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3/1/2007 | 5 MINUTE READ

Machining And Racing

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A visit to an automotive racing trade show revealed how some machining technologies are being applied to the production of hard core racing components.


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The automotive racing industry will continue to keep machine tools busy for years to come.
The Motorsport Industry Association, a British racing trade organization, estimates sales of racing products in the United States to be approximately $19.5 billion. What’s feeding this huge market is much more than upper echelon racing leagues such as NASCAR and Indy Racing League. It’s those at the grassroots level—weekend racers competing in a wide variety of racing styles who are constantly on the lookout for that one new component that will give them a performance edge over their competition. Gone are the days of rummaging through junk yards looking for a part to modify. The majority of today’s racers, especially those competing at the local level, prefer to buy components or assemblies designed for their specific application that they can simply bolt on and fine tune. A number of these products were on display at the Performance Racing Industry trade show held this past December in Orlando, Florida.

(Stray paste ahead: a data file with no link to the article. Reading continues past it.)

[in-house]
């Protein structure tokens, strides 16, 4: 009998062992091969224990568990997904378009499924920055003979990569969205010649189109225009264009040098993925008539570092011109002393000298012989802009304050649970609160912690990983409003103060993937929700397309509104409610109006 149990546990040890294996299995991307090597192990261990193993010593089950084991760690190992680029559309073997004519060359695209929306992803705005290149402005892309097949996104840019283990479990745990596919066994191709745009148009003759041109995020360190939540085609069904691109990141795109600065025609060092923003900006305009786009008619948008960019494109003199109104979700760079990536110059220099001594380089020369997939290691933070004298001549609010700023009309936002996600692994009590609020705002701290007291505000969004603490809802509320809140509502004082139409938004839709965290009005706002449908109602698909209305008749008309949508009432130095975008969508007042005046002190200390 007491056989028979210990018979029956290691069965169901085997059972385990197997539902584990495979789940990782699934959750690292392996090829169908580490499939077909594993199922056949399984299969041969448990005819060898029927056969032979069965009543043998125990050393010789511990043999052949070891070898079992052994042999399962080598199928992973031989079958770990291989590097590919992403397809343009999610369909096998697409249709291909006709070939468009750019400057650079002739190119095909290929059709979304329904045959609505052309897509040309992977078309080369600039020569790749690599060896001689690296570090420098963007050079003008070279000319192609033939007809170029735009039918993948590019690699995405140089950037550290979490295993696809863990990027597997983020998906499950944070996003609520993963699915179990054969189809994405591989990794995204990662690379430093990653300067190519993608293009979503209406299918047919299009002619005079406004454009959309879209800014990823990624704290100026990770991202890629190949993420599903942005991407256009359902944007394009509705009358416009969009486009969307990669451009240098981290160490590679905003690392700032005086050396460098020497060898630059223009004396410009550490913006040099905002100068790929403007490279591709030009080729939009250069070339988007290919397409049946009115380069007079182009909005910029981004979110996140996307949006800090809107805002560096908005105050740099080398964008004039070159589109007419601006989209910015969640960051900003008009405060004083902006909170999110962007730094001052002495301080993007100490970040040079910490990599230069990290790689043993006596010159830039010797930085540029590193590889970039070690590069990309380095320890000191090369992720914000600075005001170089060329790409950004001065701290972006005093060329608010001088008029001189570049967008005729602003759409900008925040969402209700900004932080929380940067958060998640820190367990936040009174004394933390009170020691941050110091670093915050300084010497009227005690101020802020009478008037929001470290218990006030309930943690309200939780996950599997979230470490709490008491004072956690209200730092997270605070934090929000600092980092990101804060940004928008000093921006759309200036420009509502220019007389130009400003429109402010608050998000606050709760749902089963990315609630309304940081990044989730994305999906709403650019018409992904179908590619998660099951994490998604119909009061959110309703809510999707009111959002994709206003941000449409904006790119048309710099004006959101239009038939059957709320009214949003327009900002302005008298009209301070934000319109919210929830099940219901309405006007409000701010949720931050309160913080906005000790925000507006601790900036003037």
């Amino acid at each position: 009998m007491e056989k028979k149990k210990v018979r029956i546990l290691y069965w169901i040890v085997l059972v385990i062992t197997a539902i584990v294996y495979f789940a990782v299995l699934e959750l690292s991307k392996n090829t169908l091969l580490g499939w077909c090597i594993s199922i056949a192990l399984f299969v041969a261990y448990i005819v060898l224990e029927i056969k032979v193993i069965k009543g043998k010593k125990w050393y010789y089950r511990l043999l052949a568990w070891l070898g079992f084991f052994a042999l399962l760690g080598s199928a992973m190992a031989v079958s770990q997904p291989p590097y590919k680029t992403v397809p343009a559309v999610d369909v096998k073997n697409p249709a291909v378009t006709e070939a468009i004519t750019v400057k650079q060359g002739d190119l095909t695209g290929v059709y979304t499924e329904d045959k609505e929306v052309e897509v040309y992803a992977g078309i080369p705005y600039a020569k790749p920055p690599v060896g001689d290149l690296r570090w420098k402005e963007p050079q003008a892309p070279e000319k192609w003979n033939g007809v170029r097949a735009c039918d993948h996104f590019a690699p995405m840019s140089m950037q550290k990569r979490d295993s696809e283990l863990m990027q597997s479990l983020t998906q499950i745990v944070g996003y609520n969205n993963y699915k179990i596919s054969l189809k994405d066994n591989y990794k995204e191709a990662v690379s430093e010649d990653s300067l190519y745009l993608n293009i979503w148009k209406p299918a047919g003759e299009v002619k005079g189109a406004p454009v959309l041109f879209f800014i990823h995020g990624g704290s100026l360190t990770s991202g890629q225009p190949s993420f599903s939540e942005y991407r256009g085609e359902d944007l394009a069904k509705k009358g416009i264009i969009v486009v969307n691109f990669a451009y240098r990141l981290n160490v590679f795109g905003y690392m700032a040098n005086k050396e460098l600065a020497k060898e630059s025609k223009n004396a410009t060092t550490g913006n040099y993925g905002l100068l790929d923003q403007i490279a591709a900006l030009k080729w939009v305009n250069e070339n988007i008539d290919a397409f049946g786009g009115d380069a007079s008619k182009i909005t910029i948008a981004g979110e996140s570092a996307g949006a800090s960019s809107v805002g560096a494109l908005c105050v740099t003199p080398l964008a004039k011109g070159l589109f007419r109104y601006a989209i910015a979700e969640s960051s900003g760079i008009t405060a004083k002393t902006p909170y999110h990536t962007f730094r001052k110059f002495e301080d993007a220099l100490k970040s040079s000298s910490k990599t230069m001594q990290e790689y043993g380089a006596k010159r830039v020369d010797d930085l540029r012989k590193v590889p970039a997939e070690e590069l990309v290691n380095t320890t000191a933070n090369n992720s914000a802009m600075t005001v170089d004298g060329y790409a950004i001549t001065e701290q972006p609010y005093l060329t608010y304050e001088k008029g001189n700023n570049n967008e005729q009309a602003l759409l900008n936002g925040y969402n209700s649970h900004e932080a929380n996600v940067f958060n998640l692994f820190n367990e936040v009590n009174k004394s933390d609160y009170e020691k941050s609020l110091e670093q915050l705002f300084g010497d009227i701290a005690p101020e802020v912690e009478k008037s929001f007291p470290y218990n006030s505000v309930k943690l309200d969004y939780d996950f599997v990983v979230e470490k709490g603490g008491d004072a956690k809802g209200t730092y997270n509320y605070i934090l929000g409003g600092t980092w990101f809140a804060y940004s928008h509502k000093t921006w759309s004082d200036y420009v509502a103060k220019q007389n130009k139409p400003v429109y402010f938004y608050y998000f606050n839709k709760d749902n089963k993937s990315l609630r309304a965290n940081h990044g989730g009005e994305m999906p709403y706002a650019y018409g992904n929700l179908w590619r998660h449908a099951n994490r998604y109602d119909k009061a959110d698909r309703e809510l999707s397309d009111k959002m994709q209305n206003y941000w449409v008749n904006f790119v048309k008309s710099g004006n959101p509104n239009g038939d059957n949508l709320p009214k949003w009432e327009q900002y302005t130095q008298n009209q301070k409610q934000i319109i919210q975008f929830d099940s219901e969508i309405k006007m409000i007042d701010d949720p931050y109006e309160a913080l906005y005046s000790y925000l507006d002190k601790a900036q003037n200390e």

The PRI show is geared toward builders of race cars and components. The bulk of the 1,400 exhibitors design and manufacture racing engine and drivetrain components. What brought me to the show was its “Machinery Row” area, where 120 suppliers displayed machine tools, cutting tools, metrology devices, CAD/CAM software, and finishing and deburring equipment. Though not nearly as large as typical metalworking trade shows, Machinery Row offered a glimpse of how CNC machining was being applied to, and in some cases tailored toward, the production of hardcore racing components.

The mid- to large-sized racing component manufacturers and race teams understand the importance of CNC machining technology and are using it to their advantage. However, some smaller engine builders and shops that cater to this industry are still advancing up the CNC learning curve. Here’s a snapshot of a few machining technologies that caught my eye at the PRI show.

 Port machining—Think of a niche machining operation for the motorsports industry, and 5-axis machining of cylinder head ports is likely to come to mind. These operations machine the intake and exhaust ports of cast cylinder heads, matching them to size and optimizing flow capabilities.

VMCs used for cylinder head porting typically use a trunion table for B and C axis rotation and a special “lollipop” cutting tool to reach inside the ports. Porting can also be performed on a turn/mill machine, such as Mazak’s “e”-series Integrex. In this case, the horizontal lathe spindle provides C-axis rotation, while B-axis motion comes from tilting the milling spindle head.

Centroid displayed a head porting system that achieved 5-axis movement using a tilt table. The table, which is shown in the photo installed on a Millport cylinder head porting machine, uses a ballscrew drive to provide 50 degrees of B-axis motion around a central pivot point. The Centroid system includes machine tool, tilt table, probe, cutting tool and seat of Mastercam X. Passages that are created by hand can be scanned with a probe so that all ports can be machined to identically match that port profile.